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Hack Puts Ten Million Insurance Members at Risk

Young woman physician with stethoscope prescribing treatmentWith sports-related injuries alone costing $33 billion dollars each year, it’s no secret that the healthcare system in the United States is expensive. But for 10 million insurance members, it could cost more than just dollar signs. A recent data breach has leaked the personal information of 10 million Excellus BlueCross BlueShield members, going back to 2013.

This is not the first cyberattack on an insurance provider that has left member information unsafe, and it has many asking how insurance companies plan to protect them in the future.

So far, there isn’t any evidence of member information being used maliciously, but with the information of 10 million people unsecure, many are on edge. Excellus has stressed that there hasn’t been any damage done so far, but many argue that the hackers may wait to use the information they’ve obtained.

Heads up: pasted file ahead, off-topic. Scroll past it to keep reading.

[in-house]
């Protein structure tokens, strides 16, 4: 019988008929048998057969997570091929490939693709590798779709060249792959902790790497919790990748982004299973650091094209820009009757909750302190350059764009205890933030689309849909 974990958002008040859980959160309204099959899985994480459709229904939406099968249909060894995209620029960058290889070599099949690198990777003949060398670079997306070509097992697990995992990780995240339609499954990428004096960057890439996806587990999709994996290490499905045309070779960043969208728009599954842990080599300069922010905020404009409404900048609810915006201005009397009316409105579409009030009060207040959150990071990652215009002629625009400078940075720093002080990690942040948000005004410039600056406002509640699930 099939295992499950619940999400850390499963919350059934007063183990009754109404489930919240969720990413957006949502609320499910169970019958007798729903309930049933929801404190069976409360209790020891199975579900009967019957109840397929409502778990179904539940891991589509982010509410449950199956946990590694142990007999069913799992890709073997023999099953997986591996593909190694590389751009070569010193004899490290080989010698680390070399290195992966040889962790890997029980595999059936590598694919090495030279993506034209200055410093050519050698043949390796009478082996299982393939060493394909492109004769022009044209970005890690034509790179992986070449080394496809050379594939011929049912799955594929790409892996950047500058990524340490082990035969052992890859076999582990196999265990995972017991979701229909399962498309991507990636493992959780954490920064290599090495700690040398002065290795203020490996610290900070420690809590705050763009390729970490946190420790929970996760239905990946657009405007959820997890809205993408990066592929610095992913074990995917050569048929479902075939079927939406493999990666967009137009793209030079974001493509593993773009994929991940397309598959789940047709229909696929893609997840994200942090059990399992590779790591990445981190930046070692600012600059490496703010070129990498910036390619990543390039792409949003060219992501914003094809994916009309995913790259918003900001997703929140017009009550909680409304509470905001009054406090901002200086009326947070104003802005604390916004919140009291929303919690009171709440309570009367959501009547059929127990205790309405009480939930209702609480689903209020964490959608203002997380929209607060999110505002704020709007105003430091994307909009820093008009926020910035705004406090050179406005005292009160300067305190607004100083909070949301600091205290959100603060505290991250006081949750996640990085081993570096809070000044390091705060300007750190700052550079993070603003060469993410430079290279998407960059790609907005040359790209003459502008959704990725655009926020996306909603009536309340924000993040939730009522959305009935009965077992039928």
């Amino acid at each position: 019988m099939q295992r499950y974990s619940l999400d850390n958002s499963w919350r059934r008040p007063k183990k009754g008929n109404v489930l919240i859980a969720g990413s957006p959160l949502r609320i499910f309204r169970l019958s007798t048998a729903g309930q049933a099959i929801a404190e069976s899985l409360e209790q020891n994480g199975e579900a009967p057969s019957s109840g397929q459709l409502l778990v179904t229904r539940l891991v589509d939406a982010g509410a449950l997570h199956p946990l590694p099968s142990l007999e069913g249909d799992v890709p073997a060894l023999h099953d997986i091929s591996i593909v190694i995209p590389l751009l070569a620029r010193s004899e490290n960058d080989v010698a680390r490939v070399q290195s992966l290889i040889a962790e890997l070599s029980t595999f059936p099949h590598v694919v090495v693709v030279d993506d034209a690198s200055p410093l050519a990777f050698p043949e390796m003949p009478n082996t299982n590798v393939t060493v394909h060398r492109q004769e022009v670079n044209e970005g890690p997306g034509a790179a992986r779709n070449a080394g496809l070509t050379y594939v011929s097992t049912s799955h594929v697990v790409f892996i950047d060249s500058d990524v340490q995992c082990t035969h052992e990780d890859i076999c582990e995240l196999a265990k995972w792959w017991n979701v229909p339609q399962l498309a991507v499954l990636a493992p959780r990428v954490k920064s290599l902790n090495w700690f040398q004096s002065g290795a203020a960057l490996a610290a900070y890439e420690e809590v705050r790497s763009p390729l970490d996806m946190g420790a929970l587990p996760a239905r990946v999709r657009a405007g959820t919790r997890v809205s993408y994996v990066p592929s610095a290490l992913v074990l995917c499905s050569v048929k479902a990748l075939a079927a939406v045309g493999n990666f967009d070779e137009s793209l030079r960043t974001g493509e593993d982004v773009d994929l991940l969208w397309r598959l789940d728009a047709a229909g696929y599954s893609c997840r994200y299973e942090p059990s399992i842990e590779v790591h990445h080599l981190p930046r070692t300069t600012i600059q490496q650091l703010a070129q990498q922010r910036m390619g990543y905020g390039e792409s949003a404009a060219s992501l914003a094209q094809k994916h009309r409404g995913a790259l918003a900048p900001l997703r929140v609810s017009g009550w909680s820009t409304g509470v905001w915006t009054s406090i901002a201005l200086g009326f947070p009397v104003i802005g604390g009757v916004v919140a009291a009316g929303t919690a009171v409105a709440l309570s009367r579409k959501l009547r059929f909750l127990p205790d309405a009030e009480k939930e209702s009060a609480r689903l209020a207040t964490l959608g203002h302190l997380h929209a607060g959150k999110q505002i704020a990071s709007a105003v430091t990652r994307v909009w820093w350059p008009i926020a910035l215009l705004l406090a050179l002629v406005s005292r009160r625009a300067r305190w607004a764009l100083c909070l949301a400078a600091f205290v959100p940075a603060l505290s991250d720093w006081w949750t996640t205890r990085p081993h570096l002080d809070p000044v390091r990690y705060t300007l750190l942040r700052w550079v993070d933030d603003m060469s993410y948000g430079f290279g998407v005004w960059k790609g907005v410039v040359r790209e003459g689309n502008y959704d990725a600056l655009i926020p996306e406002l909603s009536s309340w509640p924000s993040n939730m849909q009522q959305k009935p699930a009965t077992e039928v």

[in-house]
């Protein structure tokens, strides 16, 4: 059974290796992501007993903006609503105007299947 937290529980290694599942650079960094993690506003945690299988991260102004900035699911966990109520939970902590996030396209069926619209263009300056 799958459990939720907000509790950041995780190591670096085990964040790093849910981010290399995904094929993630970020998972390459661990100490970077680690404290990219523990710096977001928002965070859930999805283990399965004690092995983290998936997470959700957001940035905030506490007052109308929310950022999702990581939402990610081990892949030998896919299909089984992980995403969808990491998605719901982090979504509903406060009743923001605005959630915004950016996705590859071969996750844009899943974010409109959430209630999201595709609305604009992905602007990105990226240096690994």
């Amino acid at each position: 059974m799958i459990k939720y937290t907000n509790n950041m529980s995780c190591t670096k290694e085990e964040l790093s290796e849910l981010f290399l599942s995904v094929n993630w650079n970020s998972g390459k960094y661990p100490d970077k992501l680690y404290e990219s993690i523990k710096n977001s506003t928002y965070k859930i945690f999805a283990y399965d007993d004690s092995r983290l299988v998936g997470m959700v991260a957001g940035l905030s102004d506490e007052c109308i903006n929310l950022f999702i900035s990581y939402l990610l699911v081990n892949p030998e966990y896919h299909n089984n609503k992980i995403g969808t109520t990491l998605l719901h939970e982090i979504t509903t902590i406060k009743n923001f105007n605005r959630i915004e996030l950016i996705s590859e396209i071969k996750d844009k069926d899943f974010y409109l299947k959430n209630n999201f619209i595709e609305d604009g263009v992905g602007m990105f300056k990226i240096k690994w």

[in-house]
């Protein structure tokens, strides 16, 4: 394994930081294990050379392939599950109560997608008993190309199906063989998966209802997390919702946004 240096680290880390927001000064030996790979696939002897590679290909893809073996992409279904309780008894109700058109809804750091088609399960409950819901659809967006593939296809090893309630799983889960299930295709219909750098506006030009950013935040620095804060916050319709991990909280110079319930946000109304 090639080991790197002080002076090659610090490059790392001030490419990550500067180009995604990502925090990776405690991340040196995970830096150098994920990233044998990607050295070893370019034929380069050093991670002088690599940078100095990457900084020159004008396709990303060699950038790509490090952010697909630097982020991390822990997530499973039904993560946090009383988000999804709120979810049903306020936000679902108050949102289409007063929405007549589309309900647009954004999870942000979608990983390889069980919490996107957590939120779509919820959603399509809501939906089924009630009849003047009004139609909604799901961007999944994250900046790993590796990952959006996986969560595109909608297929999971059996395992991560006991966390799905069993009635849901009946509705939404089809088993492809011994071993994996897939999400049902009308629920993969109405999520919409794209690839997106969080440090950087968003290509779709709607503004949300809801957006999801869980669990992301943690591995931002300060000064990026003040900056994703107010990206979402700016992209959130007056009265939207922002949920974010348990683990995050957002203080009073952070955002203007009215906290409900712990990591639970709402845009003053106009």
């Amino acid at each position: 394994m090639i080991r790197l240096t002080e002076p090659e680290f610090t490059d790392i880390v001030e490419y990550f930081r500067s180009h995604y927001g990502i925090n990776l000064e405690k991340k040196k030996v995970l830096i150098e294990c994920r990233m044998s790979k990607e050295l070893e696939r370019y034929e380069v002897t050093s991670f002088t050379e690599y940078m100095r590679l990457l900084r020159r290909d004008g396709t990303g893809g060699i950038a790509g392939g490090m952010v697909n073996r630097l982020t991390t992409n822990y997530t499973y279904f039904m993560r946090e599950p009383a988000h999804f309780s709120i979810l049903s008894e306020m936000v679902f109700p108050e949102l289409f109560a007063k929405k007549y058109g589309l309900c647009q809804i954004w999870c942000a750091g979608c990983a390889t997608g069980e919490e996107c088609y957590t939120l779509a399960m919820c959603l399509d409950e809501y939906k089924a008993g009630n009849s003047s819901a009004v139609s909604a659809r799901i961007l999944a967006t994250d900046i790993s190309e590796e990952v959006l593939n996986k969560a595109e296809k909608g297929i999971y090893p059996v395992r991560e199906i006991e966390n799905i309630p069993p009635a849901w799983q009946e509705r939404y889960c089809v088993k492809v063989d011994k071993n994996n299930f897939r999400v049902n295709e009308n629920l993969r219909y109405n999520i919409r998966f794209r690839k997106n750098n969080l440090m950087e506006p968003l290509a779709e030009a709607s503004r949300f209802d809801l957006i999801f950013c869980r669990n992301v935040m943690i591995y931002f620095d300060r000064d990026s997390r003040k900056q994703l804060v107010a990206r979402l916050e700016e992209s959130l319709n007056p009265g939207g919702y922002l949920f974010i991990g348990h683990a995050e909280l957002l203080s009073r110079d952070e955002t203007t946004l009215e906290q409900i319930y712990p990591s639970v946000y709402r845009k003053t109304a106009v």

“The investigation has not determined that any such data was removed from our systems and there is no evidence to date that any data has been used inappropriately,” Jim Redmond, spokesman for Excellus, explained.

Excellus found the attack on August 5 and immediately brought in security experts to check their system and assess damages. They had their system checked for vulnerabilities, due to other attacks on insurance companies recently. Once this was done, they looked deeper to find out when the attack began.

Their investigation leads them to believe that the attack began in December 2013, which was when hackers first got access, and they have had access ever since. To illustrate their commitment to solving the issue, Excellus brought in the FBI to find out whether or not the hack was carried out by an individual or group.

“The FBI is investigating a cyber intrusion involving Lifetime Healthcare Companies, which include Excellus BlueCross BlueShield, and will work with the firms to determine the nature and scope of the matter,” the FBI confirmed in a statement.

Excellus has members in more than 30 counties in New York State, and has especially high member volumes in Rochester and Buffalo.

For Excellus members who believe they may be victims of this hack, the FBI advises them to “take steps to monitor and safeguard their personally identifiable information and report any suspected instances of identity theft to the FBI’s Internet Crime Complaint Center.”